Ovie Carter

Ovie Carter (born March 11, 1946) was an American photographer for the Chicago Tribune from 1969 to 2004. He won the Pulitzer Prize for International Reporting for his coverage of famine in Africa and India together with a reporter William Mullen.[1][2]

Ovie Carter, 1975

Early life and educationEdit

Ovie Carter was born and raised in Indianola, Mississippi. After graduating from Forest Park College in 1966 he had been serving for a year in the US Air Force. Then he continued his studies at the School of Photography at Illinois Institute of Art in Chicago.

CareerEdit

Ovie Carter began his career in 1969 after being hired by the Chicago Tribune as a laboratory assistant. He was promoted to the photographer four months later. His photo reports covered mostly living in poor urban areas. He was the first photojournalist of Chicago Tribune who started to represent his work as photo-narration. For example, one of his first publications was a photo essay on drug addiction in 1970.[1][2][3][4]

In 1974, Ovie Carter and William Mullen set off on a 10,000 miles journey across Africa and India to report about local famine. They created the five-part series "The Face of Hunger" and were awarded the Pulitzer Prize for International Reporting in 1975. Also, Carter won the top prize in the World Press Photo Contest. During his career Carter was also named Photographer of the Year by the Illinois Press Photographers Association; Overseas Press Club Award laureate; Chicago Tribune's Edward Scott Beck Award laureate and Excellence Award for photography laureate by the National Association of Black Journalists.[1][2][3][4]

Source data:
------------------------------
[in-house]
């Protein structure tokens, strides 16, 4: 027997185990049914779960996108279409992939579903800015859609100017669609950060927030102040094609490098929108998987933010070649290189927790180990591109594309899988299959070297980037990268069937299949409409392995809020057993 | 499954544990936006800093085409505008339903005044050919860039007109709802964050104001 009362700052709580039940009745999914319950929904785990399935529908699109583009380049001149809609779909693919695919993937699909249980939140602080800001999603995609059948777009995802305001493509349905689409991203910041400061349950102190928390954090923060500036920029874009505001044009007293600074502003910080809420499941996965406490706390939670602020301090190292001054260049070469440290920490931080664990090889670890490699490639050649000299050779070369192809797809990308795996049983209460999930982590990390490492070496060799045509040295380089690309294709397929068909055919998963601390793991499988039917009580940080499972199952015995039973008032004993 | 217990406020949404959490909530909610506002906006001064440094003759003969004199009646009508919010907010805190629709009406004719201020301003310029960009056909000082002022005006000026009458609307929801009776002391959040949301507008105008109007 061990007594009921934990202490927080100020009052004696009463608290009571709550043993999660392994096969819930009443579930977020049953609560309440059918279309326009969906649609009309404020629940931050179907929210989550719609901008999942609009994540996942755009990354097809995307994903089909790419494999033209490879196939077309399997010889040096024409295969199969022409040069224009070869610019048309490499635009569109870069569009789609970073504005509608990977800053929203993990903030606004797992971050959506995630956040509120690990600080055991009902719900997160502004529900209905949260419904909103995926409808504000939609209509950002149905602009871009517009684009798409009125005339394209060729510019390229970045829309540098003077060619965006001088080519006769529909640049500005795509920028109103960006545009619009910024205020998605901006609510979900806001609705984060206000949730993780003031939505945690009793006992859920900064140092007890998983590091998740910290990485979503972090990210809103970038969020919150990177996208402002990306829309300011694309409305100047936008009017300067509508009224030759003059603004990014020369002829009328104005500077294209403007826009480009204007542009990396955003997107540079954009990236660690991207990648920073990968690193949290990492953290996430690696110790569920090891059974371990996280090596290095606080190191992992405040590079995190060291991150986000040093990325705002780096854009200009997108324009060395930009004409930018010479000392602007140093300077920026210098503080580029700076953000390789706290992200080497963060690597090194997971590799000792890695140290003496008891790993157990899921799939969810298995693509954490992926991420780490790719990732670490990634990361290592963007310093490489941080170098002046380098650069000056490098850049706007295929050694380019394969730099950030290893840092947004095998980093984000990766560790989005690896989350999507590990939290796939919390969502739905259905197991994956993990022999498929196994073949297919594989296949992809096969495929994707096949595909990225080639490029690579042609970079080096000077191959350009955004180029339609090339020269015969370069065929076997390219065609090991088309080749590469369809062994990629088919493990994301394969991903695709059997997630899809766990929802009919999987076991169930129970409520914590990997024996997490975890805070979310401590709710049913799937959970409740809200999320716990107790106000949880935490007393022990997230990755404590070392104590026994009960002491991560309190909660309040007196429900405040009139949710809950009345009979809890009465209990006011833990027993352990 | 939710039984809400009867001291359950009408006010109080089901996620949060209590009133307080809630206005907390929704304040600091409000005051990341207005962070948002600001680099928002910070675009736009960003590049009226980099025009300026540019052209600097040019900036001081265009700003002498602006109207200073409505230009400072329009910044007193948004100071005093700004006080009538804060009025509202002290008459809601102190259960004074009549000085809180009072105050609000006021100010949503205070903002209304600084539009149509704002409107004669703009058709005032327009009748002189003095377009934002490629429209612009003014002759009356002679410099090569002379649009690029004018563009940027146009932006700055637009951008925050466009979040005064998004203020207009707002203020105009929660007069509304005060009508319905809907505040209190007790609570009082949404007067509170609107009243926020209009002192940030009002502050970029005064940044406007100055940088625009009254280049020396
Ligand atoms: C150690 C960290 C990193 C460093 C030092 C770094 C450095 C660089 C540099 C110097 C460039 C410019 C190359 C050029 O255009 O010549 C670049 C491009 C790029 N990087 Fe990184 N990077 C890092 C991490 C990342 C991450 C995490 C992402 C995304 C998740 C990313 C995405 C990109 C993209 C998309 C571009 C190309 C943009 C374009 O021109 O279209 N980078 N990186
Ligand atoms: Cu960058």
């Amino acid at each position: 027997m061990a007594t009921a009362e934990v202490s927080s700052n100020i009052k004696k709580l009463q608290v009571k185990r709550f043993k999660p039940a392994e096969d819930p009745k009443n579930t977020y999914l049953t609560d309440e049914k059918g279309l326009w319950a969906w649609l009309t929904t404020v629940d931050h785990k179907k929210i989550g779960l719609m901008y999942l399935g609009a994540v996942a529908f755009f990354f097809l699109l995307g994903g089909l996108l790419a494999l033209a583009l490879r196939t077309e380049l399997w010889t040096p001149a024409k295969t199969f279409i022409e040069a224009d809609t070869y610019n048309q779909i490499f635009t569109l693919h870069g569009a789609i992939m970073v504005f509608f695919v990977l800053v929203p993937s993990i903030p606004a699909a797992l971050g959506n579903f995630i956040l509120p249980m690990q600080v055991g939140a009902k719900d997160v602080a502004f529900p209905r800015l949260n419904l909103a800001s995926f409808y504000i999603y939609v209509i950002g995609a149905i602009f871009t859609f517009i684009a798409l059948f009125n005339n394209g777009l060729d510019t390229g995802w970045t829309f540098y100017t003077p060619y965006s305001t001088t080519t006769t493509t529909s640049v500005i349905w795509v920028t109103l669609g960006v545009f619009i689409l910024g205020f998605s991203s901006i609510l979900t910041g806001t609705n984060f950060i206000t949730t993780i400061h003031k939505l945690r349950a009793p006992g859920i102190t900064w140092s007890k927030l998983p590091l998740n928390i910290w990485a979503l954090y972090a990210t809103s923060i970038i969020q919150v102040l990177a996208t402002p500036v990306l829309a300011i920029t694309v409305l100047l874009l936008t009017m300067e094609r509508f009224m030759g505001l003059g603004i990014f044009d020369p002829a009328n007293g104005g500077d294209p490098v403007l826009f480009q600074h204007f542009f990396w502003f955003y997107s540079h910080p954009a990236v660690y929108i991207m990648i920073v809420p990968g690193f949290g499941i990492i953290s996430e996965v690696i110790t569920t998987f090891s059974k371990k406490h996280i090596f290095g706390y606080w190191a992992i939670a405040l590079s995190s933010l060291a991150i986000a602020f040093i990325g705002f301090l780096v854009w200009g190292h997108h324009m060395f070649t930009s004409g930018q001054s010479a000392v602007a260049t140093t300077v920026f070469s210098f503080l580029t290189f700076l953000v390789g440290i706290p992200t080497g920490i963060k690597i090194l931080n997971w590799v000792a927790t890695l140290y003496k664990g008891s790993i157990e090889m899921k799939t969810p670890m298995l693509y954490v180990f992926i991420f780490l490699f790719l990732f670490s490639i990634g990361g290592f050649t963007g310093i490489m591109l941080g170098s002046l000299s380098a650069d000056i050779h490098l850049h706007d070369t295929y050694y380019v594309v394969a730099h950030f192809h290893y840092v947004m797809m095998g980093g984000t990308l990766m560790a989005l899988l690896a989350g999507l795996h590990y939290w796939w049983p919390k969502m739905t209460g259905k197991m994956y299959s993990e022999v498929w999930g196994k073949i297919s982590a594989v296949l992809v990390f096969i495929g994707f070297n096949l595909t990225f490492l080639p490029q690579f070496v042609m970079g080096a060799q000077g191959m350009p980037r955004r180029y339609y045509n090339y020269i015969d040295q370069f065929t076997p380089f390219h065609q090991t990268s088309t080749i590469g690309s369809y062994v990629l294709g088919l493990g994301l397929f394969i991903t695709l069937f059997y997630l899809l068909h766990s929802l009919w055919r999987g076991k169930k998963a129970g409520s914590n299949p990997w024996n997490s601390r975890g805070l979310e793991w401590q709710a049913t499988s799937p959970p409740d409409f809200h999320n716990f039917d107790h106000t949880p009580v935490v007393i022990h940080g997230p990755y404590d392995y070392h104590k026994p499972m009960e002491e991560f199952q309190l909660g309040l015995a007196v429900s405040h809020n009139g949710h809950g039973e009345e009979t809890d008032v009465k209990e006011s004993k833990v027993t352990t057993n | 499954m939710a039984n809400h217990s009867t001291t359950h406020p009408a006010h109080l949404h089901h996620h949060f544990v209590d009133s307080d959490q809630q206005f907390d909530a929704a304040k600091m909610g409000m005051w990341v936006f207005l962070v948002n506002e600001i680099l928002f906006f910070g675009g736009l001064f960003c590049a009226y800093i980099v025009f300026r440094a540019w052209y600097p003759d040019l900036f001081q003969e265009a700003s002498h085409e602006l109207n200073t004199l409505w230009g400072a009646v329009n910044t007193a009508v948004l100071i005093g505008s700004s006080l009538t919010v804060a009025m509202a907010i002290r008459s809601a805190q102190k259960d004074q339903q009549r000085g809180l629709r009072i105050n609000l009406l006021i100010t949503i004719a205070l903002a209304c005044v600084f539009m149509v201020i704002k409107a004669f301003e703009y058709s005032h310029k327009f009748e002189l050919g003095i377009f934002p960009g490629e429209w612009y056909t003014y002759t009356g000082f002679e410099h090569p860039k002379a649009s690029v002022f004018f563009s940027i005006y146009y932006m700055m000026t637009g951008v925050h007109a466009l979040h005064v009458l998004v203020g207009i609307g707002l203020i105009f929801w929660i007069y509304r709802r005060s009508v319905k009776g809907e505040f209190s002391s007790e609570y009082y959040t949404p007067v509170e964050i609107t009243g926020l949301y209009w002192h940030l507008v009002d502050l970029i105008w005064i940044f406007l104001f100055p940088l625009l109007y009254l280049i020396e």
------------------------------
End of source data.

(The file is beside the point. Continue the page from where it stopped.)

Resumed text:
In 1992, Ovie Carter and sociologist Mitchell Duneier published the book Slim's Table: Race, Respectability, and Masculinity. Eight years later, they published the Sidewalk. In 2004 the photographer was retired.[4]

Selected publicationsEdit

  • 1999. (with Mitchell Duneier and Hakim Hasan) Sidewalk, Farrar Straus and Giroux, ISBN 978-0-374-52725-9
  • 1992. (with Mitchell Duneier) Slim’s Table: Race, Respectability, and Masculinity, University of Chicago Press, ISBN 978-0-226-17030-5

BooksEdit

ReferencesEdit

  1. ^ a b c Brennan 1999.
  2. ^ a b c Fischer 2014.
  3. ^ a b Fischer 2020.
  4. ^ a b c "Ovie Carter". World Press Photo. 2020. Retrieved 2020-10-11.